The World Is Investing in Programmable Humans

‘Virus fatigue’ is its own type of malady.

I think I speak for most when I say people are sick of the news, sick of the market turmoil, sick of isolation…sick of all the endless loops, really.

But there is a glimmer of hope now.

The US market rallied on Friday due to positive vaccine news from Moderna Inc [NASDAQ:MRNA], which is on a strong run up the charts despite not having a single marketable product:


Source: Tradingview.com

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MRNA is now a US$25 billion company and is up over 300% in a 12-month window.

It just goes to show how desperate the world is for this to end — panic buys placed on any stock that is even close to the solution.

However, today’s piece isn’t going to go into the tortured market psychology, or which flavour of the month company is winning the race to a vaccine.

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Introducing the next exponential trend in finance…

No, today I want to introduce you to something you probably haven’t heard of before.

It’s called synthetic biology, or synbio for short.

And it could hold the keys to unlocking the cure to this horrible disease we call COVID-19.

Perhaps even more importantly, its emergence could be the dawn of a new era in medicine and health.

Novel drugs, extended life spans, new materials, and advancements in food.

This is a brief definition of what synbio is:

Synthetic biology is a new interdisciplinary area that involves the application of engineering principles to biology. It aims at the (re-)design and fabrication of biological components and systems that do not already exist in the natural world. Synthetic biology combines chemical synthesis of DNA with growing knowledge of genomics to enable researchers to quickly manufacture catalogued DNA sequences and assemble them into new genomes.

It’s a revolutionary new field that is growing rapidly.

Investment is pouring in as you can see below:


Source: Synbiobeta

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And the investors are the who’s who of the pharmaceutical/financial world…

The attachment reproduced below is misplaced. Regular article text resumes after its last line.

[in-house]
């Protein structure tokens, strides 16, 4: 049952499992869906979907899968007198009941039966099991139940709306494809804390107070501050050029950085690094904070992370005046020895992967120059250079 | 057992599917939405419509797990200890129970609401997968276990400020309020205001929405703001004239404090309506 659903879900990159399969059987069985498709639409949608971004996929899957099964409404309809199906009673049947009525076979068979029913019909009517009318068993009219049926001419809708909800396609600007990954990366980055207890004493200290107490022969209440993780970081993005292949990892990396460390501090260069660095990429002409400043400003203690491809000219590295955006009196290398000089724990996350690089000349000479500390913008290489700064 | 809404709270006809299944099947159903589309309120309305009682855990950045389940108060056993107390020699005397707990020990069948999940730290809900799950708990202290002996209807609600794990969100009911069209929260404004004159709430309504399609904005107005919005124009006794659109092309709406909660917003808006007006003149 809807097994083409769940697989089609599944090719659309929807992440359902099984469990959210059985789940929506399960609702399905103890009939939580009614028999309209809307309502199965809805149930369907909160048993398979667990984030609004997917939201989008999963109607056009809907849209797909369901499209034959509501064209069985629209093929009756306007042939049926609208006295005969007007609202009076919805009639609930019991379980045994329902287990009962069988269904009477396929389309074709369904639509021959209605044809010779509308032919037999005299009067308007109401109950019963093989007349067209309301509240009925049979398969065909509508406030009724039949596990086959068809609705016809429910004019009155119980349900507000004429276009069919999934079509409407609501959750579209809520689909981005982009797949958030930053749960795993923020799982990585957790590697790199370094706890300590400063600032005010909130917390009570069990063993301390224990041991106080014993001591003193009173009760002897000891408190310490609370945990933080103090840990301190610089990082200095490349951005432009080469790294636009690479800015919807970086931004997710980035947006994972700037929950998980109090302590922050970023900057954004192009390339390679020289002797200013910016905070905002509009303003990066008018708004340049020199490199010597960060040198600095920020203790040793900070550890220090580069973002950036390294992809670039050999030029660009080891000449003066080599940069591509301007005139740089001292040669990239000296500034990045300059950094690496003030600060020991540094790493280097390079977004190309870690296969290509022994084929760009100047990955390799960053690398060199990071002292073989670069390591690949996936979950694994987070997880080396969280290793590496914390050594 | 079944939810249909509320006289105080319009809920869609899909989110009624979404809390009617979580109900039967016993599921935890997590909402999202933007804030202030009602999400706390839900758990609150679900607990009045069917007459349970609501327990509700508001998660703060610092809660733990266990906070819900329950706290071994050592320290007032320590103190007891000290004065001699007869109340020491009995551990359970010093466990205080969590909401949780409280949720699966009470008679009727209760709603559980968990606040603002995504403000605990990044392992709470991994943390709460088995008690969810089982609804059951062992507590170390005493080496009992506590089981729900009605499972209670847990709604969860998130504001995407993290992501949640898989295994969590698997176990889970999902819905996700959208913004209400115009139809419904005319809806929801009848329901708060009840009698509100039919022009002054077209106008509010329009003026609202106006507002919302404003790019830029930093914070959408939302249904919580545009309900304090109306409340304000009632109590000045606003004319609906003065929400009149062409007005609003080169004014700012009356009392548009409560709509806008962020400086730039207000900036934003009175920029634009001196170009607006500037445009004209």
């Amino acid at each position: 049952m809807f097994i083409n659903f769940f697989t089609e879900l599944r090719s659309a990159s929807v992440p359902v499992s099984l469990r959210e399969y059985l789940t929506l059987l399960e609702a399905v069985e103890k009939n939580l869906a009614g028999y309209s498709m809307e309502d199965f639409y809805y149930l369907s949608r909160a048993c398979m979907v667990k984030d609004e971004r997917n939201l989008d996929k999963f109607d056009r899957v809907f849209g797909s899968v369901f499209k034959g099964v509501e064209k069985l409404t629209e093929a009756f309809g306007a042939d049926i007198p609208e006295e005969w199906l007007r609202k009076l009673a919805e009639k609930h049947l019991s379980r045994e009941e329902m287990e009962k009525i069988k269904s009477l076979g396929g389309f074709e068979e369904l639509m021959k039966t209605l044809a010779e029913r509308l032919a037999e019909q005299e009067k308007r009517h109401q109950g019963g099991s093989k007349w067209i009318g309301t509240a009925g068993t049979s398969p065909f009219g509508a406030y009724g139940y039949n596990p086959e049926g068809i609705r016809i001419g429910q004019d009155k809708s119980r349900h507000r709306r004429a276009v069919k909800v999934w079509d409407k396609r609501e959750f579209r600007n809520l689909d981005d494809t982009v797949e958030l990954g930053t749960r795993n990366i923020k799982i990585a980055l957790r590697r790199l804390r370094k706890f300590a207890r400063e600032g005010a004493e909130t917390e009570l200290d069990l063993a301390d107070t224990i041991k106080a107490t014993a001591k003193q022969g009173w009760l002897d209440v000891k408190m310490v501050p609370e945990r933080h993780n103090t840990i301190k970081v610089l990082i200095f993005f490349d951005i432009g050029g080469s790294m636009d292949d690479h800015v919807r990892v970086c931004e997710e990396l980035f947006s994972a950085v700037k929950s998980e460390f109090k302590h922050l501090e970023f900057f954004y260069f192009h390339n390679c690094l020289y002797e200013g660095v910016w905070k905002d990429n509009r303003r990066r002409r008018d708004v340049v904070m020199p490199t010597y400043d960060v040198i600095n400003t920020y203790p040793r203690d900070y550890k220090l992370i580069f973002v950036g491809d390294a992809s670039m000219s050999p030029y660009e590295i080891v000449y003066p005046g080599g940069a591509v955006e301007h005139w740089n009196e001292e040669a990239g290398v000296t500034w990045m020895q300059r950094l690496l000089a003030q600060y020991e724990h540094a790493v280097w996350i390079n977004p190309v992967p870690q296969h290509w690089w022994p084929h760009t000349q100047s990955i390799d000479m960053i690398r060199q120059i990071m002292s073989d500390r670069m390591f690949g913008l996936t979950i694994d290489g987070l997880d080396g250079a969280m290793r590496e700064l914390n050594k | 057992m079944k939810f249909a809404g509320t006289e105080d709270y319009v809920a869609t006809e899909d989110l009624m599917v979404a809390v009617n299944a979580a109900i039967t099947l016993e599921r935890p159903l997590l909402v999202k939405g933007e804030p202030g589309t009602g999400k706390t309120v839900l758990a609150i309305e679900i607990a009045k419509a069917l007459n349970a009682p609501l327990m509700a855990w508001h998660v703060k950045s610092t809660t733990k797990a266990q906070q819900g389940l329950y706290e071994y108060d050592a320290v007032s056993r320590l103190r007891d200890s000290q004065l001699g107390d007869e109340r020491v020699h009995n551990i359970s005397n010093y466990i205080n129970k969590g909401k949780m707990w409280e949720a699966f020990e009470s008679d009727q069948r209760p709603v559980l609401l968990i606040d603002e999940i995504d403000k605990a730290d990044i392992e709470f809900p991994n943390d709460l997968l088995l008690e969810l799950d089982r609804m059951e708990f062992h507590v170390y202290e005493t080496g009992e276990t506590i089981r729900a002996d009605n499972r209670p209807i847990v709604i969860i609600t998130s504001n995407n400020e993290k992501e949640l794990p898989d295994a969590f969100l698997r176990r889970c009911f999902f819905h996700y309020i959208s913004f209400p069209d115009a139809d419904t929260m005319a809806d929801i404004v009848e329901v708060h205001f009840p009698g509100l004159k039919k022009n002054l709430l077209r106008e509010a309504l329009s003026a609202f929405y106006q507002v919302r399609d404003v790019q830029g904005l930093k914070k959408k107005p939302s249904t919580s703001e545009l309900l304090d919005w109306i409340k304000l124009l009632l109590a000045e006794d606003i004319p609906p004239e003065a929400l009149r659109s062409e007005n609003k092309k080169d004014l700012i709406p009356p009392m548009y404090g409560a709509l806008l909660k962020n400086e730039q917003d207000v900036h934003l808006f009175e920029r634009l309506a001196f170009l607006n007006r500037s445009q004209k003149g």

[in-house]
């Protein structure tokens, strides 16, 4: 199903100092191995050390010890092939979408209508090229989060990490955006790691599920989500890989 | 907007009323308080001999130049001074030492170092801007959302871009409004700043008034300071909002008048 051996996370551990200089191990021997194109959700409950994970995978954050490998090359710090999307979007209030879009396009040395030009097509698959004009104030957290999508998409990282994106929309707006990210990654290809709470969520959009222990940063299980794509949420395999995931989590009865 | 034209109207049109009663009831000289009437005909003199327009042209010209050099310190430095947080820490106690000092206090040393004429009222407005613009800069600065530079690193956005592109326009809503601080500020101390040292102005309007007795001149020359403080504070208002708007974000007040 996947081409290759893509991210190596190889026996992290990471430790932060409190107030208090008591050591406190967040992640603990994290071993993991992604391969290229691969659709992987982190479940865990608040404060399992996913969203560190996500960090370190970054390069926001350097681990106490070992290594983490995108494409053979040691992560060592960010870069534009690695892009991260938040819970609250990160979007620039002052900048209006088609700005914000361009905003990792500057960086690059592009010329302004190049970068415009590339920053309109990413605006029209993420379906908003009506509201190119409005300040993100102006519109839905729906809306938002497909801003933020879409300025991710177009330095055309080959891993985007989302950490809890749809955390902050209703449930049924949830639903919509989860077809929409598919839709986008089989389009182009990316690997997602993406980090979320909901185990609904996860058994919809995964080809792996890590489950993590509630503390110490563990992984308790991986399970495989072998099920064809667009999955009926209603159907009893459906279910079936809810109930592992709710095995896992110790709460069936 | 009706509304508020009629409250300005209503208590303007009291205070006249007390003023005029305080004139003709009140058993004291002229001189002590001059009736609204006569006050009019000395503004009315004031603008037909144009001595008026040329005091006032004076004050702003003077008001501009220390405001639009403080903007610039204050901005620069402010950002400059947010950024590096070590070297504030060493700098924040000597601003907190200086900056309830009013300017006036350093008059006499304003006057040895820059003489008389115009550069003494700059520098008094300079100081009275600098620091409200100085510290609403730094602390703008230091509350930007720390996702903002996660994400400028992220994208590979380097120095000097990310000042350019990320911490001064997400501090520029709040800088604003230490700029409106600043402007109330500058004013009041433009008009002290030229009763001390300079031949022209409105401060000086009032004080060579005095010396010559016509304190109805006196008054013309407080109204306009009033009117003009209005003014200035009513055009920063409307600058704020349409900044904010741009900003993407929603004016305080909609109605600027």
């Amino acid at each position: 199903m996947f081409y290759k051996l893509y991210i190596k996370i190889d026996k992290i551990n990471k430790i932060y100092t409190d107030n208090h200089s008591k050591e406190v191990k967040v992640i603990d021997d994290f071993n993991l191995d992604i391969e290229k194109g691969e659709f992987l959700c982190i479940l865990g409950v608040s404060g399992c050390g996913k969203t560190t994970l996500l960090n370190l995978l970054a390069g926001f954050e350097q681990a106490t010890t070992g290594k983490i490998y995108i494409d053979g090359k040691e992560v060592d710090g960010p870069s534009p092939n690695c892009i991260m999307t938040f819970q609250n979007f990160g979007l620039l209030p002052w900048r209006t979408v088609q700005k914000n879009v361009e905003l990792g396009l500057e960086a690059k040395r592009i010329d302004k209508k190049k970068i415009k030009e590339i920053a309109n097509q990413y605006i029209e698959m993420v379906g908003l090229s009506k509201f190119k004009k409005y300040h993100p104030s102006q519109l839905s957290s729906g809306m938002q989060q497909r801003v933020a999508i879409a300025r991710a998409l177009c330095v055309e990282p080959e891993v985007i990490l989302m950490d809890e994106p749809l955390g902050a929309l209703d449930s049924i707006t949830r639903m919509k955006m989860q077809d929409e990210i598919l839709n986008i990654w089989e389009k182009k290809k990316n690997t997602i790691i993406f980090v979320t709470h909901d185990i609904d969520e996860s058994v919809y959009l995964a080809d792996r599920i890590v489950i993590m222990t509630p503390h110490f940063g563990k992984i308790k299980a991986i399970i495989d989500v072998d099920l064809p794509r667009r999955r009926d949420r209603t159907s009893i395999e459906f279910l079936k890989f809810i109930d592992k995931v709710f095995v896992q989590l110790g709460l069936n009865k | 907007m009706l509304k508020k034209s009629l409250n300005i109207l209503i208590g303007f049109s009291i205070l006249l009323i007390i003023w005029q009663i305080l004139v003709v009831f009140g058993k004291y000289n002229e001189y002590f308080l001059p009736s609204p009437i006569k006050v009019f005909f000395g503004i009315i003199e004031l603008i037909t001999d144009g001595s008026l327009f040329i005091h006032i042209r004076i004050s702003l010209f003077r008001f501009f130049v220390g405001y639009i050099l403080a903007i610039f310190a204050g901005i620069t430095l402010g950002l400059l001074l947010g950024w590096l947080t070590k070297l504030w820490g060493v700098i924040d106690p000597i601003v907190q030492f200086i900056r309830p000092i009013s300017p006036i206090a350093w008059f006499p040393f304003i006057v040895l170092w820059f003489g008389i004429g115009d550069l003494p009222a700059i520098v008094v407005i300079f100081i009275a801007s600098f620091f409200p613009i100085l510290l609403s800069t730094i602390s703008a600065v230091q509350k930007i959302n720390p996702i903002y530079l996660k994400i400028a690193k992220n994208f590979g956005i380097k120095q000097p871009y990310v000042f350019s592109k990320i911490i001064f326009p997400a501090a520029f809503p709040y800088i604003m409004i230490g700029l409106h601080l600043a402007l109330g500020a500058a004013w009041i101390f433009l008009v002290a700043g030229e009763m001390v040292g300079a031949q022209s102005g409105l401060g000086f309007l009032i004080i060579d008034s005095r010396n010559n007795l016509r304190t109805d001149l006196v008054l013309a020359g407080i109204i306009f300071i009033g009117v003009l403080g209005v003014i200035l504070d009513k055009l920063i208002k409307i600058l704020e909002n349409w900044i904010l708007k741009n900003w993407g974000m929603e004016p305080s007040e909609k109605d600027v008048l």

Moderna is in there, but it also includes Impossible Foods Inc (fake meat company), Bayer, Novartis, Softbank, and DCVC.

ExxonMobil has even invested in a company called Synthetic Genomics Inc, to explore biofuel applications.

Synthetic Genomics also specialises in next-gen vaccines…

Which leads me to my next point.

This could be the end of pandemics

Pandemics became a feature of human life over the millennia as civilisation brought us closer to each other.

The problem is though, we are using centuries-old tools to fight these diseases.

It started in earnest with Edward Jenner’s smallpox vaccine in 1796 and accelerated with Louis Pasteur’s rabies vaccine 1885.

By the 1930s, vaccines for diphtheria, tetanus, anthrax, cholera, plague, typhoid, and tuberculosis came about.

This was followed by vaccines for measles, mumps, and rubella by the mid-20th century.

If you don’t recognise the names of some of these diseases, it’s because the treatment was so successful.

But without a COVID-19 vaccine, we are essentially fighting it with pre-historic medicine.

Largely by staying away from people.

Synbio could be crucial here.

By using computer modelling of the human genome, synbio has the potential to speed up the drug discovery process.

A programmable humanity.

Not just any computers will be set to work on humanity’s problems either.

Increasingly, AI could be behind the latest breakthroughs.

For instance, this little snippet of news from Thursday:

Nanome, Inc., a virtual reality (VR) startup whose signature product is a computational chemistry software platform, has co-authored a paper describing 10 potential small molecule inhibitors targeting the SARS-CoV-2 main protease that were generated by artificial intelligence (AI).

Despite the technical language, AI-generated medicine is the punchline.

Technology the only option

As a result, synbio stands at the intersection of some major exponential trends.

In addition to being its own exponential trend.

It sounds dangerous and could have ethical ramifications, but it looks like it is the future we will soon be living in.

Personally, I generally have a dim view of human nature.

I think the world’s problems are unlikely to be solved simply by increasing the amount of moral fibre in our daily diet of media, politics, and the like.

Technology can be a panacea here. A literal panacea.

Not because it’s the most desirable option, but because it’s the only one available.

In the coming weeks you will hear more from us on the themes discussed today. We hope you stick around.

Regards,

Lachlann Tierney,
For Money Morning

PS: We believe these rapid fire market opportunities are a fantastic way to grow your wealth. Which is why you’ll find us talking about the big trends that can uncover them. If that is something up your investment alley, then click here to learn more.


Lachlann Tierney is an Analyst for Money Morning and has been investing for nearly a decade. With a Masters of Science from the London School of Economics, he brings a sound understanding of global markets to his writing. Lachlann is interested in emerging technologies, energy solutions and helping people invest their money wisely. Recently he has been working with Ryan Dinse. Lachlann is involved in two publications:


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